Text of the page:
HBOS, the mortgage giant rescued by Lloyds TSB after almost collapsing earlier this year, was chasing sales too aggressively and with little regard for risk as early as 2002, according to a former senior director.
Paul Moore, head of regulatory risk at the bank between 2002 and 2004, said: 'I think a concern everybody had [was] whether or not the business was under control.'
He claimed the bank’s priority was switched from risk management to growth under the former chief executive Sir James Crosby, who is now leading the Government’s review of the mortgage market. HBOS was rescued by Lloyds to prevent its collapse after the wholesale markets seized up in the wake of Lehman Brothers’ bankruptcy in September. Investors feared its wholesale funding requirement – a legacy of its growth years – was unsustainable.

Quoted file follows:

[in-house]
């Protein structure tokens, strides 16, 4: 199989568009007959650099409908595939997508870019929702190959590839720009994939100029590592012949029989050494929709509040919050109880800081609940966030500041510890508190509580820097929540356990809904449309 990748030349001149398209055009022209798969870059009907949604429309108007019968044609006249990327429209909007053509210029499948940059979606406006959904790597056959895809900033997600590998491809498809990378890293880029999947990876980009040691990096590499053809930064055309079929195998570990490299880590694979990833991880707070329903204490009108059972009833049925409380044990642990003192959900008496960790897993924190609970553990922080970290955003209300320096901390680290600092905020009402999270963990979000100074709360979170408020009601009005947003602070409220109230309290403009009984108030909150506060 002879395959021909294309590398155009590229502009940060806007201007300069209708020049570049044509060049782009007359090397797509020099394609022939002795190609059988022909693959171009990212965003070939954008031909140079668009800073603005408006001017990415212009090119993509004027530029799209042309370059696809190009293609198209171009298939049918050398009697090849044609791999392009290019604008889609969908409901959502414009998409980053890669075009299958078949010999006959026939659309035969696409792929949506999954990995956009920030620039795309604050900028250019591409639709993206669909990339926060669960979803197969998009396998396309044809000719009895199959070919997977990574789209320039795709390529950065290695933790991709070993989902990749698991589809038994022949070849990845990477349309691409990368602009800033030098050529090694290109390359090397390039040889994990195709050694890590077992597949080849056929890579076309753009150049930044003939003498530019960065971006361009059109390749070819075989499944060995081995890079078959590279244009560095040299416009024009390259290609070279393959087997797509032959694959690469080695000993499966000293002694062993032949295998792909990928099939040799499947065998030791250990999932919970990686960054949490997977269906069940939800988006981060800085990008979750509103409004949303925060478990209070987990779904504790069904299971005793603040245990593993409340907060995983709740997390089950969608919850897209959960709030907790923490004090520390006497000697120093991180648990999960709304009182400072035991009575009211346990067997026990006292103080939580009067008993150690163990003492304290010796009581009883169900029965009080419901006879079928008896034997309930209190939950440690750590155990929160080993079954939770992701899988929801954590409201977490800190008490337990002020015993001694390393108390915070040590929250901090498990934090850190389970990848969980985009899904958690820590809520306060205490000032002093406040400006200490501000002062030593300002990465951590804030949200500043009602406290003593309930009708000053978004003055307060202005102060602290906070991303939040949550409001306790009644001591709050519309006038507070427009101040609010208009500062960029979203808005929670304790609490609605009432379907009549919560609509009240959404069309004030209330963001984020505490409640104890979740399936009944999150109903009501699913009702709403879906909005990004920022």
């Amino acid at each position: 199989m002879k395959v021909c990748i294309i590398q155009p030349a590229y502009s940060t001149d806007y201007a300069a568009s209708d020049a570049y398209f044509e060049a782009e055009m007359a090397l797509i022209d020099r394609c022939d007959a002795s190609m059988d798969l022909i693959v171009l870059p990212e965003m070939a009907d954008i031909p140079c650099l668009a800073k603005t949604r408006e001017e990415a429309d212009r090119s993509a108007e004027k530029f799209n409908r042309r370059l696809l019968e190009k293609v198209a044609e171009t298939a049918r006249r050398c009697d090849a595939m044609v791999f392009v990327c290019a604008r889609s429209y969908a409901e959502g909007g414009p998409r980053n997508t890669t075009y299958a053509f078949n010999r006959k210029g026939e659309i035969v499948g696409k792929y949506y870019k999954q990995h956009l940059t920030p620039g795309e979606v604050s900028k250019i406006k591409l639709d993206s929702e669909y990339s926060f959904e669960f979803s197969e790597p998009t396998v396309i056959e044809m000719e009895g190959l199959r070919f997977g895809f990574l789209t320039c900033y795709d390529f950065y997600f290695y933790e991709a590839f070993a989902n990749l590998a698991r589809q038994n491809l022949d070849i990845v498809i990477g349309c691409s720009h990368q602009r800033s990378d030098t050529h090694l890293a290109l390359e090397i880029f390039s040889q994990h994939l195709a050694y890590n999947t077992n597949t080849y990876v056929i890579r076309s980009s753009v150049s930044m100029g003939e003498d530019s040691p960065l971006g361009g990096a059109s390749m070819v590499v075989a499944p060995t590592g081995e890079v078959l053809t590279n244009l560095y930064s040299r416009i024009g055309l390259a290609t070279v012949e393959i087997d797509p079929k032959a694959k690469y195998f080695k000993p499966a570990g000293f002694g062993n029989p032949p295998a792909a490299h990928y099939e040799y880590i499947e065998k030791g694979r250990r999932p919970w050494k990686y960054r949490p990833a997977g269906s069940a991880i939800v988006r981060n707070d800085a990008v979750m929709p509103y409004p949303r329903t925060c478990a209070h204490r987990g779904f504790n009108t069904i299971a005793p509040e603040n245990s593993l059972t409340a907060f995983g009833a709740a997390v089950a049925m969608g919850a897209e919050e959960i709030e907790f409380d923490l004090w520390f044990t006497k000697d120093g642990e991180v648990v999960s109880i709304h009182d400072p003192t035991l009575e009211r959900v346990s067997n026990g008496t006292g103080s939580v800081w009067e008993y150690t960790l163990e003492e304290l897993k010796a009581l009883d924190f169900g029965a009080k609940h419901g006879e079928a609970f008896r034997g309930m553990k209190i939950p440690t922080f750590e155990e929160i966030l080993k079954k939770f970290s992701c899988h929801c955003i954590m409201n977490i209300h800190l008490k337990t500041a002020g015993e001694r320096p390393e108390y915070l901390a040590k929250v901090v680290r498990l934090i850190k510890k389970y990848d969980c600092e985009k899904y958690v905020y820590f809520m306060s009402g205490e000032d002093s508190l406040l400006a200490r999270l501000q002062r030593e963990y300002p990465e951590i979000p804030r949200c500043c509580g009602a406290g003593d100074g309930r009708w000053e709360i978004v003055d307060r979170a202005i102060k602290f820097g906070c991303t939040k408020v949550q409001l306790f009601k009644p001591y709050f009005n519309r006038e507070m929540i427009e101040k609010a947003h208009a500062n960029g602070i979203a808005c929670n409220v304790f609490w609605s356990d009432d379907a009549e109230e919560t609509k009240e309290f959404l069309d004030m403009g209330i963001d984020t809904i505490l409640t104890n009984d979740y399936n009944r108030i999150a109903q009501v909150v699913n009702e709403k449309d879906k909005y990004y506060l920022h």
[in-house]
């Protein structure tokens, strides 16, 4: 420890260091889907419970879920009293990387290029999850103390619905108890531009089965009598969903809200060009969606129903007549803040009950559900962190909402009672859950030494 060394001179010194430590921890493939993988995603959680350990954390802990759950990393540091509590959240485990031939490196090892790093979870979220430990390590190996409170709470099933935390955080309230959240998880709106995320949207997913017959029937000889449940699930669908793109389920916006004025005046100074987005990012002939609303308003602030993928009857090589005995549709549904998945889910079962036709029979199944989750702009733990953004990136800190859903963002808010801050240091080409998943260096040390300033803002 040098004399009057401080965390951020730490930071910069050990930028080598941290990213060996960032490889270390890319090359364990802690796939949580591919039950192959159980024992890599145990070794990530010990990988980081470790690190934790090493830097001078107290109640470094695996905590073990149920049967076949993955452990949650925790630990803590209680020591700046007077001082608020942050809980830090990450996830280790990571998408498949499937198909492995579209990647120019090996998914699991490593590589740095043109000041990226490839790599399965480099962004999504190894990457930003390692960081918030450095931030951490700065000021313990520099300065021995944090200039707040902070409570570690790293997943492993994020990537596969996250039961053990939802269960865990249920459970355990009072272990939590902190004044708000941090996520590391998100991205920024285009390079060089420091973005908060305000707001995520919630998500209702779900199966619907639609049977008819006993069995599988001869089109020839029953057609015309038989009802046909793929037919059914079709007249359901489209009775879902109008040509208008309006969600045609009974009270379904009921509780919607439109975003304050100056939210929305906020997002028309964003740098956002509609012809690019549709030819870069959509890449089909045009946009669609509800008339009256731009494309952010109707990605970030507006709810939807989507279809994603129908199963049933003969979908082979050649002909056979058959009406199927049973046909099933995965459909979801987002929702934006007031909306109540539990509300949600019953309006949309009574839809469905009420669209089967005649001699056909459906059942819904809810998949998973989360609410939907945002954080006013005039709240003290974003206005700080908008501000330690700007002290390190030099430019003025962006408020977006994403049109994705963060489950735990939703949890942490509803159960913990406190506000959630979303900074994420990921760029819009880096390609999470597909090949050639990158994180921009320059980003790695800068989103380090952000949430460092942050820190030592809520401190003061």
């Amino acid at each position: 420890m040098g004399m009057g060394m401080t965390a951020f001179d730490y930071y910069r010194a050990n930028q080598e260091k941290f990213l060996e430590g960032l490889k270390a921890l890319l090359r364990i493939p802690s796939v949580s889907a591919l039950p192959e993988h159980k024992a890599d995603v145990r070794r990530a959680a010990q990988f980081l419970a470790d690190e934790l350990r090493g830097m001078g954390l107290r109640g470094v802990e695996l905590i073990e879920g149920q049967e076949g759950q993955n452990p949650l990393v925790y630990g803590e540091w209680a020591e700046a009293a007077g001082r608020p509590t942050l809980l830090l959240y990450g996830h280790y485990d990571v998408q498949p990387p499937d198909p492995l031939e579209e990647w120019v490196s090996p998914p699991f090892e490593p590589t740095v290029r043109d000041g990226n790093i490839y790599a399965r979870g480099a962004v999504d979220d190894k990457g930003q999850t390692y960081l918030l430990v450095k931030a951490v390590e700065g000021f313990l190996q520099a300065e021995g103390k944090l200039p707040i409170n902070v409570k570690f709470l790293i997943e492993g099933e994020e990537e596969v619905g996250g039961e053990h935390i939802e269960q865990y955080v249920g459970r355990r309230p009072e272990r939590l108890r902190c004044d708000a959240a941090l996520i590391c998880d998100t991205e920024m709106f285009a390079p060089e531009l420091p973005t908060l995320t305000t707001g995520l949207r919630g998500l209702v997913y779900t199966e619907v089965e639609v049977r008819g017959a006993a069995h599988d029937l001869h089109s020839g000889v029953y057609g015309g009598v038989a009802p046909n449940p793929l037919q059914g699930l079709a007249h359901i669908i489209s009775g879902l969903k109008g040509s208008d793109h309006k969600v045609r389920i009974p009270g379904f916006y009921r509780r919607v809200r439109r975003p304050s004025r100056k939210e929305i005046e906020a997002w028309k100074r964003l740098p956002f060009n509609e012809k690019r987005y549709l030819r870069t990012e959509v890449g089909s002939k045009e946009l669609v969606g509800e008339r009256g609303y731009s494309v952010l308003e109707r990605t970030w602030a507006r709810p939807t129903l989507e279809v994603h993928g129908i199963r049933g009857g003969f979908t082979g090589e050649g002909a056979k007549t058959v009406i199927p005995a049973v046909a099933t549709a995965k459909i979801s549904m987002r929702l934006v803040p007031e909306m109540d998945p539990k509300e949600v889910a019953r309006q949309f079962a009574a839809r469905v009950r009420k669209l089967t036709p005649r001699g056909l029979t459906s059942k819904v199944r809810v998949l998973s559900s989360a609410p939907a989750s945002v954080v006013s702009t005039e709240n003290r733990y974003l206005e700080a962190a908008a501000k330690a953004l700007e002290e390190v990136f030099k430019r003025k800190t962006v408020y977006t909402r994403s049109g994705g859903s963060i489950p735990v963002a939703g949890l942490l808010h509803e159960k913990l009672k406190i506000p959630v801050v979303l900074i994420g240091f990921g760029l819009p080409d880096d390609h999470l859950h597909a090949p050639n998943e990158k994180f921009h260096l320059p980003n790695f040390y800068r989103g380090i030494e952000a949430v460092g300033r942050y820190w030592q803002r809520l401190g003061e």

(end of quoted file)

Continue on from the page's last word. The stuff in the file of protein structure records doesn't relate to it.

In the five years between 2002 and 2007, the bank’s asset base almost doubled from £355bn to £666bn, with much of the growth funded from the wholesale market. In an interview on the BBC’s Money Programme, Mr Moore said the speed of growth reflected a new “premier sales and marketing culture”.